Medicines should be used following the directions were given by a doctor. The dose of this medicine will vary according to patient’s condition or requirements.
You should follow the doctor's directions and advice. The amount of medicine that you take must not exceed the maximum therapeutic dose.
Also, the frequency of your daily drug administration and the duration of drug therapy depend on the particular medical problem for which you are taking the medicine.
Certain ocular beta-blockers are widely used in both chronic simple (wide angle) glaucoma and angle closure (narrow-angle) glaucoma. They are:
Timolol: it is the prototype of ocular beta-blockers which is non-selective and has no local anesthetic or intrinsic sympathomimetic activity.
The ocular hypotensive action becomes evident within 1 hour and lasts for ~12 hours. After chronic dosing, the action is smooth and well sustained.
You should start with 0.25% drops twice in a day in case of open-angle glaucoma which can be changed to 0.5% drops in case of inadequate response.
Additionally, topical beta-blocker such as timolol 0.5% is instilled 12 hourly as an adjuvant in angle closure glaucoma.
Betaxolol: it is beta-1 selective blocker offering the advantage of less bronchopulmonary and probably less cardiac, central and metabolic side effects.
In addition, it appears to exert a protective effect on retinal neurons. 0.5% eye drops are usually used in open-angle glaucoma. One drop should be instilled in each eye twice daily.
Levobunolol: it has been introduced as a once-daily alternative to timolol. The ocular and systemic effects are very similar to timolol except for the longer duration of action.
Other ocular beta-blockers: Carteolol and metipranolol.
Always try to take your medicine in time. If you miss any dose of this medicine, you should take it as soon as possible.
But when it is time for your next dose, then skip the missed dose and go back to your regular dosing schedule.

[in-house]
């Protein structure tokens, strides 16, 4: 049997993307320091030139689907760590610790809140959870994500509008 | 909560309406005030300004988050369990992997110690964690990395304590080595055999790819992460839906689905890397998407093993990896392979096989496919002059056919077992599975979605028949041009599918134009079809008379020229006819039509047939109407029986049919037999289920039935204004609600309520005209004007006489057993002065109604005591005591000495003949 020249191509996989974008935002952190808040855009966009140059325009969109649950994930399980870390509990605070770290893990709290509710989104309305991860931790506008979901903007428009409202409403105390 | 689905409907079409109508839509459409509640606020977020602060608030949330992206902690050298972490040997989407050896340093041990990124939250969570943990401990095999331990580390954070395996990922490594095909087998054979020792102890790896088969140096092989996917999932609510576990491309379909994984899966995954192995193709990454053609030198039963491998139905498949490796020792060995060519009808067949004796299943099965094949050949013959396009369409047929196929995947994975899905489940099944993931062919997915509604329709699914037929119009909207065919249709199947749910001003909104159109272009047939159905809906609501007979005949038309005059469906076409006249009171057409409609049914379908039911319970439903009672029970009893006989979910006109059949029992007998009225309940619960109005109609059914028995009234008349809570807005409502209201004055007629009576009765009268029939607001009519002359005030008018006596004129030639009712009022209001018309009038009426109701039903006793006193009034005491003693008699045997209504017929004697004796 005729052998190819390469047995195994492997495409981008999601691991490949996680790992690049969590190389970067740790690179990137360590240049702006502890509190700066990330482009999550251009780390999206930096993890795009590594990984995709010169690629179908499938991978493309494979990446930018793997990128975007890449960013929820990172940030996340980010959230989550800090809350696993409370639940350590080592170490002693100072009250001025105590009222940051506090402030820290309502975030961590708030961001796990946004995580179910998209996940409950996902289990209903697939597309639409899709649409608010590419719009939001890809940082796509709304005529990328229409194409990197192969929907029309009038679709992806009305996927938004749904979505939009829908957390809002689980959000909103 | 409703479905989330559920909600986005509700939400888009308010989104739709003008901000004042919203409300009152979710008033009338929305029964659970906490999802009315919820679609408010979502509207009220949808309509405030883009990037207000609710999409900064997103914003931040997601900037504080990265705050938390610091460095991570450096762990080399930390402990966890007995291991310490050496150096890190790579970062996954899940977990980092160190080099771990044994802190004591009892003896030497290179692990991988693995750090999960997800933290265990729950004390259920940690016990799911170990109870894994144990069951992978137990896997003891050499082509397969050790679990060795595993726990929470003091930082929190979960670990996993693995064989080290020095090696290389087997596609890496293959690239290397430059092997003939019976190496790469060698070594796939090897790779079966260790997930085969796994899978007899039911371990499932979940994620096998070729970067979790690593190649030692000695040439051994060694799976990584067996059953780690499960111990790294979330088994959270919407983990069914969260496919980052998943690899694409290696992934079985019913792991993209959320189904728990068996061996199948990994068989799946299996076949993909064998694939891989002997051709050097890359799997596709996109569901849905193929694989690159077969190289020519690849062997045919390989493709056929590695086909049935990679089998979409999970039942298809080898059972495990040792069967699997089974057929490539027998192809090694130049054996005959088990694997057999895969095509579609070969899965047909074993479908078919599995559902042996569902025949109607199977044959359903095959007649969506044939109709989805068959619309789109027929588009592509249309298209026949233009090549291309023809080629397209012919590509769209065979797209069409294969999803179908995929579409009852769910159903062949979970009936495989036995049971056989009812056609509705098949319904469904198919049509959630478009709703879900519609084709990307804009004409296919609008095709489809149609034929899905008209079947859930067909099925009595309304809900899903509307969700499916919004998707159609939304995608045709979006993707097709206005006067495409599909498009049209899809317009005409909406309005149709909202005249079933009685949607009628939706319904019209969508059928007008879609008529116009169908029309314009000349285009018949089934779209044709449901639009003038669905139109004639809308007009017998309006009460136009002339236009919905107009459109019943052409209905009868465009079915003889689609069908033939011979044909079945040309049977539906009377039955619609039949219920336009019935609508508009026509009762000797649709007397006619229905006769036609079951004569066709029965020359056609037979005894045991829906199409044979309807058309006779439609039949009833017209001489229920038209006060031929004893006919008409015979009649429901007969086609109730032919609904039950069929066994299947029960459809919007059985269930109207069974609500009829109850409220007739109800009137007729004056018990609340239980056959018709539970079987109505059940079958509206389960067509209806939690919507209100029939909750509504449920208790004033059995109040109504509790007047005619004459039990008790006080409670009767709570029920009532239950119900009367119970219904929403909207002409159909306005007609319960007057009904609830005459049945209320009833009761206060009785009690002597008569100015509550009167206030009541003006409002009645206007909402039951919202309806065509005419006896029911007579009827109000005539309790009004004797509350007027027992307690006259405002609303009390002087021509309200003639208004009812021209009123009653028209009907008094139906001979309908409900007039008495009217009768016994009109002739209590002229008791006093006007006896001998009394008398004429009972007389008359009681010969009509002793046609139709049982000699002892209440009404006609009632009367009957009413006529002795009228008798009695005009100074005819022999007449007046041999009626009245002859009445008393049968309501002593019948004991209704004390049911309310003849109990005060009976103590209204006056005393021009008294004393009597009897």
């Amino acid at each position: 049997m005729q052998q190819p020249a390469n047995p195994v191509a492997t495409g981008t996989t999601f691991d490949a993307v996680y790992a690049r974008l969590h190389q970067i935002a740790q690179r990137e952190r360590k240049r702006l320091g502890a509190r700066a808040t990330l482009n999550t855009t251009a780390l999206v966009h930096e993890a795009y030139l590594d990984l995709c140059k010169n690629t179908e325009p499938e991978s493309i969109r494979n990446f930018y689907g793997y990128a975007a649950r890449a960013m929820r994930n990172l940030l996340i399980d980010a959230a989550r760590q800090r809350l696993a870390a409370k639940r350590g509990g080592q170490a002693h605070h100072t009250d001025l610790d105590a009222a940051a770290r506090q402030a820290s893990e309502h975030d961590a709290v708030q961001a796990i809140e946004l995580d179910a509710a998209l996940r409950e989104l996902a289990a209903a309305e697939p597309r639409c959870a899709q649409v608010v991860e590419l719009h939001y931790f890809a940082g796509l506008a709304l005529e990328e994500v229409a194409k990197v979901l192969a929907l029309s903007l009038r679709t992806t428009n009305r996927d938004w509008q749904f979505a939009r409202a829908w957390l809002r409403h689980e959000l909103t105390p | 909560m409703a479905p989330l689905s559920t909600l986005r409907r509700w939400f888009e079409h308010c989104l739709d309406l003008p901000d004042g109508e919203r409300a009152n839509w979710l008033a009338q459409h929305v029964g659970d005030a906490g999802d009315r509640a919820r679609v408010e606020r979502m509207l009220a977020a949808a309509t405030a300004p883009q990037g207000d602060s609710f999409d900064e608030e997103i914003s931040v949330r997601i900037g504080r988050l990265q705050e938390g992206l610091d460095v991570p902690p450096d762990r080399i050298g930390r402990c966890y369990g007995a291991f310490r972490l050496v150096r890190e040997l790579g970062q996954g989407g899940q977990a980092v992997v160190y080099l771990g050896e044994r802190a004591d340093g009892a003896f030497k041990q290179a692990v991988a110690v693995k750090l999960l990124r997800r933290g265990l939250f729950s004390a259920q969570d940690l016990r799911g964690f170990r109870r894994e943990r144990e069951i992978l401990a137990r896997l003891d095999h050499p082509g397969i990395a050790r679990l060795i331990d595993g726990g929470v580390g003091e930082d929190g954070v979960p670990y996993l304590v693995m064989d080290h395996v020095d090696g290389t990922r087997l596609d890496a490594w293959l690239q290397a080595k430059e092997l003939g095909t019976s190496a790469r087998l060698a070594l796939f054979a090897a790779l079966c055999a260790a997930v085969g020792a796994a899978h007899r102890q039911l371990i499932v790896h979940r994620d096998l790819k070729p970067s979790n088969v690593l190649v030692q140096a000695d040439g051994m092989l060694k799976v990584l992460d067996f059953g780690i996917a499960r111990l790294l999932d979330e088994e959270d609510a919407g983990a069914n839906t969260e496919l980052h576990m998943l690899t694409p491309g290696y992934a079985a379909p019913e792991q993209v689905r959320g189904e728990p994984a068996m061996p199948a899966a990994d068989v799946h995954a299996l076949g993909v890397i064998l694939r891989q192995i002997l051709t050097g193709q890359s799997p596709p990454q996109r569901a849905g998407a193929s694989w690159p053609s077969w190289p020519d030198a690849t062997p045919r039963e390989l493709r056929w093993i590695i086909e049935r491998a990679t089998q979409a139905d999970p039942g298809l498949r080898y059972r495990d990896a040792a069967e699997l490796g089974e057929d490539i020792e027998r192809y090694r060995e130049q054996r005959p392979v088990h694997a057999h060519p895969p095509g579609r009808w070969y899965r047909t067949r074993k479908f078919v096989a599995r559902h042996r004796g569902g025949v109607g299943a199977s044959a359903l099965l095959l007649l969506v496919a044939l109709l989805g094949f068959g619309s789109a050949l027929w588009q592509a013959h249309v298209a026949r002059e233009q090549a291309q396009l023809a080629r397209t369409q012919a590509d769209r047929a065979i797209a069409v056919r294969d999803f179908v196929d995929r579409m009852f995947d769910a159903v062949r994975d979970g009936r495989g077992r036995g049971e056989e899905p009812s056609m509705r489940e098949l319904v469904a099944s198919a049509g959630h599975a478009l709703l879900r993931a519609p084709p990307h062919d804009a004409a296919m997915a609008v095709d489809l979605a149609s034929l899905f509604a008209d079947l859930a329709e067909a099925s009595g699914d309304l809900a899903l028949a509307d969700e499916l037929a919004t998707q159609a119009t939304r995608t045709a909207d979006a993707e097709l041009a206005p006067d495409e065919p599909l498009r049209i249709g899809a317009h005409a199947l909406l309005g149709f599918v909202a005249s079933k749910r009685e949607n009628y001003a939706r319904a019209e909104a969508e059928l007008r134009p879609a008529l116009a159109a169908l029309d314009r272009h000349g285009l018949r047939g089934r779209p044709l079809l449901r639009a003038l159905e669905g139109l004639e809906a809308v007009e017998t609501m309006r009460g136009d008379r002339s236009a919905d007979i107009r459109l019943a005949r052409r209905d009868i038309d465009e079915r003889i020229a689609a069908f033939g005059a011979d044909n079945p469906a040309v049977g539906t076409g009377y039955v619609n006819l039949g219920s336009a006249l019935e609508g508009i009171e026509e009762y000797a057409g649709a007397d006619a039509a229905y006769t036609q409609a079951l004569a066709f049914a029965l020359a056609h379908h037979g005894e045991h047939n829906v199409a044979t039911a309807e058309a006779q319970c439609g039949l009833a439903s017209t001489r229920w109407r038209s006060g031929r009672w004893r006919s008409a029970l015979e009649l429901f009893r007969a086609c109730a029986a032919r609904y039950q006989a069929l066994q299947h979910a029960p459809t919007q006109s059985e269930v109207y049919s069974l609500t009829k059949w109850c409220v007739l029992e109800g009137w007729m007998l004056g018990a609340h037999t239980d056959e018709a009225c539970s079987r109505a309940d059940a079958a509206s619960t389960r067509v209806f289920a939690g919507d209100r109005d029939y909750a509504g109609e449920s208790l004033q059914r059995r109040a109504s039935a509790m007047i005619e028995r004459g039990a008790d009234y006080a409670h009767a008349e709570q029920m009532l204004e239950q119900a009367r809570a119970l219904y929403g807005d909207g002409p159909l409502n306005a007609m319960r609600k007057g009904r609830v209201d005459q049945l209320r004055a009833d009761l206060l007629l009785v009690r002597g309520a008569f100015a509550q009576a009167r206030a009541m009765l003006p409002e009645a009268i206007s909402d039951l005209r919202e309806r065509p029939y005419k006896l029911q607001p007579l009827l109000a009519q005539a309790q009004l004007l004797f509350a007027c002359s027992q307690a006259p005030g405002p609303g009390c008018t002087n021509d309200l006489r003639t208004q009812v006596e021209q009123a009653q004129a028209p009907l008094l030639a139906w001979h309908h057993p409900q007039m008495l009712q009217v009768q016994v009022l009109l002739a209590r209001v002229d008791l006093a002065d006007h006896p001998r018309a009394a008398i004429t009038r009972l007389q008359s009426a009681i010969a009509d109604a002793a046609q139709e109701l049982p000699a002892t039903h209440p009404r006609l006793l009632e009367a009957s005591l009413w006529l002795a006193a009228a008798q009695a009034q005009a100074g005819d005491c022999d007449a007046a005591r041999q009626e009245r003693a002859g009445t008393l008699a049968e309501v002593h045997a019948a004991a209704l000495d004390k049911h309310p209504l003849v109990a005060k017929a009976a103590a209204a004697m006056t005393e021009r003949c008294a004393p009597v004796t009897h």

You should store the medicine in a closed container at room temperature away from heat, moisture, and direct light.
All kinds of medicines should be kept out of the reach of children. Outdated medicine must be disposed of by an appropriate way.
4 Precautions to Take
Some important measures should be taken if you feel any discomfort following any drug therapy.
In the case of such drug therapy, you may not need to discontinue the therapy as there are least chances of drug toxicity.
But you should not delay consulting with your physician in case of extreme unwanted effects.
Systemic adverse effects can be minimized by applying mild pressure on the inner canthus of the eye for about 5 min. after instilling the eye drop to prevent entry of the drug into the naso-lacrimal duct from where it is mainly absorbed.
5 Potential Side Effects
Actually, there are some unwanted side-effects associated with each drug that usually do not need medical attention.
These side-effects usually go away during the treatment episode as your body adjusts to the medicine.
Additionally, your health care professional may advise you about the ways how to prevent or reduce those unwanted side-effects.
Sometimes you may need to consult with the doctor if you feel any serious discomfort.
The following side effects may warrant medical care immediately:
Ocular side effects are generally mild and infrequent and they are stinging, redness and dryness of the eye, corneal hypoesthesia, allergic blepharoconjunctivitis and blurred vision.
Systemic adverse effects are the major limitations in the use of ocular beta-blockers and occur due to absorption through nasolacrimal duct.
Life-threatening bronchospasm has been reported in asthmatic and COPD patients. Bradycardia, accentuation of heart block and CHF are likely, especially in the elderly.
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